Sometimes the withdrawal method really does work. Sure, you’re not even supposed to risk it, but sometimes there is no other option. Such was the case when NBC withdrew from being the first network to interview Paris Hilton post-jail to be aired on the Today show.
The incident became a public embarrassment for the Peacock Network not only because of the supposed fee (a press release was issued to the tune of “NBC does not nor will never pay for interviews”) but because they suddenly became everything that’s wrong with our culture, our media, our population.
It wasn’t only NBC; Hilton’s mother Kathy was said to be in heated talks with all three networks for some sort of payment. NBC, according to the Washington Post quoting an anonymous source, offered the Hiltons double what ABC was offering. The money would go for licensing home movies and family photos. After that, the story broke in the press and the whole thing fell apart.
Now, NBC’s Lauer is under suspicion for another big get, the exclusive interview with Princes William and Harry. It seems that NBC has paid out $2.5 million for the rights to broadcast the “Concert for Diana.” Lauer has had to make a public declaration that there was “no quid pro quo.” He can say it until he’s blue in the face – we’ll all still be thinking that there could be no other reason for the princes to give a public interview on NBC. The timing is a bit fishy.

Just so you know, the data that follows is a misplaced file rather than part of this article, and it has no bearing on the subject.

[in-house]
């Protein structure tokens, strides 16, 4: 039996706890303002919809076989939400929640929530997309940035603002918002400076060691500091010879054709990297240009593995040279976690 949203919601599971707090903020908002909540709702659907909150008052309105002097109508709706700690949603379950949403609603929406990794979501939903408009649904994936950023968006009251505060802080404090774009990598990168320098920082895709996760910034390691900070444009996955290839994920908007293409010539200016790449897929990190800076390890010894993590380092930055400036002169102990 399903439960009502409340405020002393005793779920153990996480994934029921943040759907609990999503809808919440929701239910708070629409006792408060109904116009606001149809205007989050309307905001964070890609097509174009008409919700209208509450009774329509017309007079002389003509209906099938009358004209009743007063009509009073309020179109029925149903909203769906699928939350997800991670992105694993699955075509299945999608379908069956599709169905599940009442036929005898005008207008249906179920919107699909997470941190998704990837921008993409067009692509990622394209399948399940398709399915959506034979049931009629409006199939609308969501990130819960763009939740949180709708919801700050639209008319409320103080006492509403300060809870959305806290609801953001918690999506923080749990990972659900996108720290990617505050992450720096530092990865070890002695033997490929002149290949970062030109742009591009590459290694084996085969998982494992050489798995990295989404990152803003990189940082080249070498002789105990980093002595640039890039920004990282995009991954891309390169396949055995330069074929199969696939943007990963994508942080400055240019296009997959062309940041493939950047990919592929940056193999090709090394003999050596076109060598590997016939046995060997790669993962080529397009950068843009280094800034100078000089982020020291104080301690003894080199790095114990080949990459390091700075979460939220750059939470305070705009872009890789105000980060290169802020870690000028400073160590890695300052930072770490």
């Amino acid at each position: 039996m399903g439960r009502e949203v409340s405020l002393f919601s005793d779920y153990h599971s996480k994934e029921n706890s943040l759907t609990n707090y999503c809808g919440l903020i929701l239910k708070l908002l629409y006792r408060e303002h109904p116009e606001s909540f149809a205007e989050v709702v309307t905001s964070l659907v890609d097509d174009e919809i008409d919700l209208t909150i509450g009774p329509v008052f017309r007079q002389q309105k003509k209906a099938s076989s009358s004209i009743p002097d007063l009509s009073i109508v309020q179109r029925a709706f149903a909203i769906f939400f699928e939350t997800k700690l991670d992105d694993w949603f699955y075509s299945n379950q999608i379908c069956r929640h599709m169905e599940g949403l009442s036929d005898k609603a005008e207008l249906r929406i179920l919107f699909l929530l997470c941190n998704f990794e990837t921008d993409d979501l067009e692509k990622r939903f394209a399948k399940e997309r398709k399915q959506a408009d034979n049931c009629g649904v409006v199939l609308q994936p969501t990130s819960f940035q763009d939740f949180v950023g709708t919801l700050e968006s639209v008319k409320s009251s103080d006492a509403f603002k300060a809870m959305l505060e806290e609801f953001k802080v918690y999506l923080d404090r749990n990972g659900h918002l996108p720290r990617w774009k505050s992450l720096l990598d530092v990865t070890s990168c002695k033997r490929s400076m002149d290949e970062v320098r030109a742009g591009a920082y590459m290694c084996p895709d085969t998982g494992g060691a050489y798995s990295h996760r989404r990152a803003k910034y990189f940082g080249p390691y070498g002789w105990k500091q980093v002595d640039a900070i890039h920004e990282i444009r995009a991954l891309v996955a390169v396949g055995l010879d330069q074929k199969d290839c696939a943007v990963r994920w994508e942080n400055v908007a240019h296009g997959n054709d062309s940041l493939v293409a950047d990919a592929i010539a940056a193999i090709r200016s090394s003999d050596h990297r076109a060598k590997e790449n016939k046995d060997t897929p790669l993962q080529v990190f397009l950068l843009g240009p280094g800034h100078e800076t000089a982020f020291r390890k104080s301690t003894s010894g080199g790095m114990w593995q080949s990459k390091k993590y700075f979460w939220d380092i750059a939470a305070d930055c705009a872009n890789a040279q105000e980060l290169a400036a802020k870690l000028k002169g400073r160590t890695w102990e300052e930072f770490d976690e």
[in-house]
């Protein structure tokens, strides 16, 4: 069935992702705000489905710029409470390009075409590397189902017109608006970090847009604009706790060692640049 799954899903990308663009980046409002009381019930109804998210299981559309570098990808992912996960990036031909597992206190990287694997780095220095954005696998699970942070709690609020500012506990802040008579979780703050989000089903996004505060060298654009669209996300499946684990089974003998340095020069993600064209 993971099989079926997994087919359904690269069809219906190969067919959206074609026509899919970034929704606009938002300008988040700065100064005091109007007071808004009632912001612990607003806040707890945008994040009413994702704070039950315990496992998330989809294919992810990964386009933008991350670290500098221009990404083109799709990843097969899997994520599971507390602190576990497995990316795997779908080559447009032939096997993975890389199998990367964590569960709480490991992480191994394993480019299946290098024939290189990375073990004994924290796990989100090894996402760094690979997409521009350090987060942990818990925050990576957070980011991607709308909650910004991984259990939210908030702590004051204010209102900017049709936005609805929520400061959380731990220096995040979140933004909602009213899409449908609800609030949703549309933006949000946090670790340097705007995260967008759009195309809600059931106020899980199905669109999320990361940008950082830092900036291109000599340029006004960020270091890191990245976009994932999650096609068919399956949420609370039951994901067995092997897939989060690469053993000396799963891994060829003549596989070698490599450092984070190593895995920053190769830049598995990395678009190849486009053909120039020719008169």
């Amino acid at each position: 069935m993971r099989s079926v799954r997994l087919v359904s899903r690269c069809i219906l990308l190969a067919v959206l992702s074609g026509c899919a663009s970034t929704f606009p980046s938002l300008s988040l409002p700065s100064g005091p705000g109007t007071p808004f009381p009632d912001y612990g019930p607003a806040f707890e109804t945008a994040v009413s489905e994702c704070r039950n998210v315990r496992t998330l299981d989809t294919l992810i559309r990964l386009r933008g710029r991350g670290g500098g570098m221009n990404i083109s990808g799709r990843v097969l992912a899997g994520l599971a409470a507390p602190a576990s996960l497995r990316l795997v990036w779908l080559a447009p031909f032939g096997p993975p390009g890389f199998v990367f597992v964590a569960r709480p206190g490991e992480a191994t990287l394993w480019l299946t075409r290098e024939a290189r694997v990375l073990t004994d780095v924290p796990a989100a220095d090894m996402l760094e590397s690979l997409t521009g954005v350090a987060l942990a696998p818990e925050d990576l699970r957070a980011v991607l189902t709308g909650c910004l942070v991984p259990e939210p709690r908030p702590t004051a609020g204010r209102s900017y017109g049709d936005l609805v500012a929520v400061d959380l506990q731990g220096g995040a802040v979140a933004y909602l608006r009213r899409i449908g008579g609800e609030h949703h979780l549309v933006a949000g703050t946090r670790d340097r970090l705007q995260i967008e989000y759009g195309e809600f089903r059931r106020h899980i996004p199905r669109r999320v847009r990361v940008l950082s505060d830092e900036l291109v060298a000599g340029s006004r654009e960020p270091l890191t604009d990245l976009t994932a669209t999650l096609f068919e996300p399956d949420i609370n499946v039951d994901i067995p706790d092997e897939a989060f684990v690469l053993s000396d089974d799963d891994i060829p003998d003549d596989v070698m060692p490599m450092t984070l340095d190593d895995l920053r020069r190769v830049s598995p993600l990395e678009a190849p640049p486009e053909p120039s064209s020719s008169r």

NBC repaired what would otherwise be one of the major disappointments of the year. First, because the public probably would have watched, making it one of the highest rated nights of the year. And second, because Hilton would have had nothing of substance to say. At best, she would talk about how she’s now reformed and a child of God and make false promises. At worst, we’re dealing with another sacrificial lamb on the altar of the beast. The beast is always hungry and must be fed.
The public’s hunger for watching someone fall has become insatiable. Where it used to be maybe one a year, it’s now two or three a week. Hilton is prime flesh because she has thus far eluded her inevitable fall. She’s snapped back every time and managed to remain in the public’s favor. Until now. Hilton’s time has come and the beast must be fed.
NBC was to be the facilitator, but someone high up on the food chain finally put his or her foot down. Hilton later settled on Larry King Live, an appropriate venue for scandal. For a while there it was looking like Hilton pulled off the ultimate publicity stunt. But now that she’s been so publicly rejected her shimmer has significantly diminished.
Perhaps this is the moment when celebrity obsession will finally start to dim. That NBC rejected the interview gives us hope. It is a tiny step in the right direction, but a step nonetheless. NBC made a major error this past year when they chose to air the “media manifesto” of the Virginia Tech mass murderer. Canceling Hilton shows that they do have a conscience. Or maybe they just didn’t want to bear the brunt of the house of cards that Hilton built.